Dec 27

Andropause is an onset of hormonal changes in men – mostly between the ages of 40 and 50 -, which is triggered by reduced testosterone levels.

Testosterone is the primary male sex hormone and is produced in the testes. It affects all body cells and is responsible not only for sexual development, but also for the specific skin, bone and muscle structure of men. It is equally important for the production of red blood cells, which supply the body with oxygen. And after all, testosterone also plays a significant role in providing sexual pleasure and emotional balance. At around one’s middle years, however, the production of this hormone gradually drops, and so do the testosterone levels in the blood. This reduction causes problems for many affected men: in German language, the saying “die Fitness ist kraftlos und die Lenden sind saftlos” (freely translated as ‘no gas in the muscles, no fluids in the loins”) expresses the feeling when the so-called andropause kicks in: depression, irritability, loss of concentration and vitality.

Possible symptoms of the andropause include:

  • Mood disorders such as anxiety, irritability, aggression
  • Tendency to depression
  • Increased weight and body fat, increasing abdominal girth
  • Increasingly poor short-term memory
  • Decreased concentration and attention span
  • Sleep problems and / or stronger daytime fatigue than before
  • Reduced desire for intimacy and lower sex drive..
  • ..or rational desire for sex, but still, sexual apathy
  • Erectile Dysfunction
  • Less frequent and intense ejaculation
  • Osteoporosis
  • low self-esteem
  • Hot flashes and night sweats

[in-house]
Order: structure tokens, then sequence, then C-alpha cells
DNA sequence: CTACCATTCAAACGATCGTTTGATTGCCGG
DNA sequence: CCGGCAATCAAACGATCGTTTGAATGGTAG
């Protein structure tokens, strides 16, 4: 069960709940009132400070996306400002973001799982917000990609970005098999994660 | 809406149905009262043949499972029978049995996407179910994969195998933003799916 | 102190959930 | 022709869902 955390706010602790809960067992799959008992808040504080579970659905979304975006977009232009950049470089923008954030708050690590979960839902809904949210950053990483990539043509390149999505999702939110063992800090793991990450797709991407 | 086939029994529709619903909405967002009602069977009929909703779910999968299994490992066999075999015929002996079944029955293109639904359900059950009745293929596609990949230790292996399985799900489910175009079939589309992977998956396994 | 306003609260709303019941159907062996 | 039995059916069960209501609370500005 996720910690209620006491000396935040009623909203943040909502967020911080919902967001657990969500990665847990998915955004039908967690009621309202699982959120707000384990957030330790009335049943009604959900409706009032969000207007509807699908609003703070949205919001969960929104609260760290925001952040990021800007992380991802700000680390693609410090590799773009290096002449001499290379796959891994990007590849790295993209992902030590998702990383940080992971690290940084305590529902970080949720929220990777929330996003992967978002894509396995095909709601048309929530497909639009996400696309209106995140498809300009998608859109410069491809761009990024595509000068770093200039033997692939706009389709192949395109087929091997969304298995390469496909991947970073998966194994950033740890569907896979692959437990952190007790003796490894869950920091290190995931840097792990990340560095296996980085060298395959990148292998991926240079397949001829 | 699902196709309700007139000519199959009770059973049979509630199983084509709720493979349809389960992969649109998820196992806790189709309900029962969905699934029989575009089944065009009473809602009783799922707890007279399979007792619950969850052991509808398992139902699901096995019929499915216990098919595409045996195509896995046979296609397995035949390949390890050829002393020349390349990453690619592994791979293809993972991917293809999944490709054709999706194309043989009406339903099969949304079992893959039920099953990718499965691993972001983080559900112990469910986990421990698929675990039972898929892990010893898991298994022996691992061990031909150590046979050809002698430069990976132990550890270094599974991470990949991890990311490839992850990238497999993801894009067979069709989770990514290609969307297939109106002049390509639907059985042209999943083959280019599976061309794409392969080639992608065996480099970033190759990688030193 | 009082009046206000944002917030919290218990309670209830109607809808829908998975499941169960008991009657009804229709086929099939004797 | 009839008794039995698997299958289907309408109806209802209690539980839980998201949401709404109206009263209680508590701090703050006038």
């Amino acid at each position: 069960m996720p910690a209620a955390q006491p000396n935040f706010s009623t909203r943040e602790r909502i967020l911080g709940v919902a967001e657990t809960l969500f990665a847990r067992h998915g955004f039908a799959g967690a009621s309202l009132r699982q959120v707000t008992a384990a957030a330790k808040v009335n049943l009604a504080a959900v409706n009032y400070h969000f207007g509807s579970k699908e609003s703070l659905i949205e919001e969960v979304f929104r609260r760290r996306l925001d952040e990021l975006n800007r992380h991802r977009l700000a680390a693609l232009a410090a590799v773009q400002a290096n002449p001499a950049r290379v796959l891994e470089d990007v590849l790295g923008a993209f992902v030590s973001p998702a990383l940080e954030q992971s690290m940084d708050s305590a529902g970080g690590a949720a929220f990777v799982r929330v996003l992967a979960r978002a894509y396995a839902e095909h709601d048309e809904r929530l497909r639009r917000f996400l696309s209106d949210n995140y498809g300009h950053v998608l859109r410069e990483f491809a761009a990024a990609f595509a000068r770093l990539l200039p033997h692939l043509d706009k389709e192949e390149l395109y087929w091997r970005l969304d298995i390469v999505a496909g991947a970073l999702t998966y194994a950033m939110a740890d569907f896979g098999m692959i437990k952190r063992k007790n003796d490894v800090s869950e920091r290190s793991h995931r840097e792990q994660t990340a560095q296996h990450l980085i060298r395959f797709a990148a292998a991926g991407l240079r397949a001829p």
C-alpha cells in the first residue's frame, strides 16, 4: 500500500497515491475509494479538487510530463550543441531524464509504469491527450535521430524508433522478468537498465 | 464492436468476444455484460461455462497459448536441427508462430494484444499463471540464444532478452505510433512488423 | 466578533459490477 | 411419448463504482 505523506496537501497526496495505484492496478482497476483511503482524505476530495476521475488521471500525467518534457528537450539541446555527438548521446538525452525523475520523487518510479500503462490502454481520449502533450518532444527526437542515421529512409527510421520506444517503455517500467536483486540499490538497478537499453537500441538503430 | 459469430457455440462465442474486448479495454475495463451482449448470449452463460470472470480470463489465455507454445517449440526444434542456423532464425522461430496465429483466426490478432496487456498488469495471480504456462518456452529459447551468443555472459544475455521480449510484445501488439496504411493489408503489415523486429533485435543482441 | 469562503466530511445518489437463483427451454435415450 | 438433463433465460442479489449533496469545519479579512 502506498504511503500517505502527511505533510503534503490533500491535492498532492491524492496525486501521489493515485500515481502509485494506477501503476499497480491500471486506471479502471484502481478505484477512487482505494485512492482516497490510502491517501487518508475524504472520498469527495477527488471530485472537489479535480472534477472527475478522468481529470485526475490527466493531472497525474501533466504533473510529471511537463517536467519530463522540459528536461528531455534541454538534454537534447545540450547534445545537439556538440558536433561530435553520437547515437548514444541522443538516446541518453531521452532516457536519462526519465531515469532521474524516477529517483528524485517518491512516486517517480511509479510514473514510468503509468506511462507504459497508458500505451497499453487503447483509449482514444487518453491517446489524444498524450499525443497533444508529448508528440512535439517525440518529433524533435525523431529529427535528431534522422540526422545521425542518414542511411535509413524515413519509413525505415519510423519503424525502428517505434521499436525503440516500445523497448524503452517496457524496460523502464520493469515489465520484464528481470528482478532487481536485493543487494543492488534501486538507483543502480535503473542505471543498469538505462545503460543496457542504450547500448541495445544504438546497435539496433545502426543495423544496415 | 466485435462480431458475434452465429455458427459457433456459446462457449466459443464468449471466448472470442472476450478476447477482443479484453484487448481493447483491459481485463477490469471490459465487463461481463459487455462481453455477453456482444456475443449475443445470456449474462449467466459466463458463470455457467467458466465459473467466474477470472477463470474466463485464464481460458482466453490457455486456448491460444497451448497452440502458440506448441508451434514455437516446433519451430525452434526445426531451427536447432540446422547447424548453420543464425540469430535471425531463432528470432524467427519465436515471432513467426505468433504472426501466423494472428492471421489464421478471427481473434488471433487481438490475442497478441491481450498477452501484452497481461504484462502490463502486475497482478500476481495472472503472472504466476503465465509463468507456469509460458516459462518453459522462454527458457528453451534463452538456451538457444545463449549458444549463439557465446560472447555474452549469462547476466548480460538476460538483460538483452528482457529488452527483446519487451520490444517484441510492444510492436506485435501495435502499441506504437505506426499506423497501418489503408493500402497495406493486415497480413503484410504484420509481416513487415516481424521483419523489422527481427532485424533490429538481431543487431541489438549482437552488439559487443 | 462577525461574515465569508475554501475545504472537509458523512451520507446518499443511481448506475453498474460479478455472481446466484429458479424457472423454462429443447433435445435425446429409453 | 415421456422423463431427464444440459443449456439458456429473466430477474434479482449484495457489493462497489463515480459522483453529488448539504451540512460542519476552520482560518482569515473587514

There are, however, considerable differences of opinion among experts as to which of these symptoms actually indicate a so-called ‘male menopause’ or andropause and were initially caused by testosterone deficiency, because for each of the symptoms in the list, there could be other root causes, even if a reduced testosterone level would actually be detected in a patient. Thus, in a way, the so-called ‘testosterone replacement therapy’ is often not much more than a ‘shot in the dark’.

Testosterone replacement therapy – yes or no?

Some doctors and hospitals today offer testosterone replacement therapy without much hesitation to men, often with the particular aim of helping them to regain their desire for a satisfying love life. Even with impending cardiovascular diseases, this hormone is sometimes used for prevention, because studies have shown that testosterone has a protective effect on arteries and veins, so there are good, potential reasons to say ‘yes’ to this kind of therapy (usually in the form of tablets, gels, patches or nose sprays). However, it is important to know that a hormone replacement therapy does not help at all if one simultaneously depletes his bodies’ health and resources. It is remarkable and perhaps not entirely coincidental that many men who are looking to start a hormone replacement therapy are also often frivolous users of  ‘fitness booster medication’ (self-medicated).

Ideally, taking on an artificial testosterone substitution should increase muscle mass, bone density, libido and performance. Under certain conditions, the ‘extra dose’ testosterone may also accelerate the development of an existing prostate cancer. A preventive control (PSA control) is therefore highly advisable.

But there are also proven health tips for men, which in contrast to the artificial feeding of testosterone reliably pose no health risks and are also very well suited to raise the testosterone levels:

  • Development of more self-discipline for a healthy lifestyle – something that many men never achieved in their lives
  • Balanced nutrition (vitamins: more fruit and vegetables; low-fat: greasy, oily foods and refined carbohydrates lead to weight gain, but: obesity appears to influence the production of testosterone!)
  • The waist circumference should be less than 100 cm (see BMI test on this website)
  • Enough sleep – at least 6-8 hours per day
  • Care for a balanced mental state – if something brings you out of your balance on a reglar basis, seek necessary support through psychotherapy or coaching: optimism and a balanced state of mind help to reduce stress. On the other hand, if men are overloaded (perhaps even chronic), endocrine glands will produce significantly less amounts male sex hormones.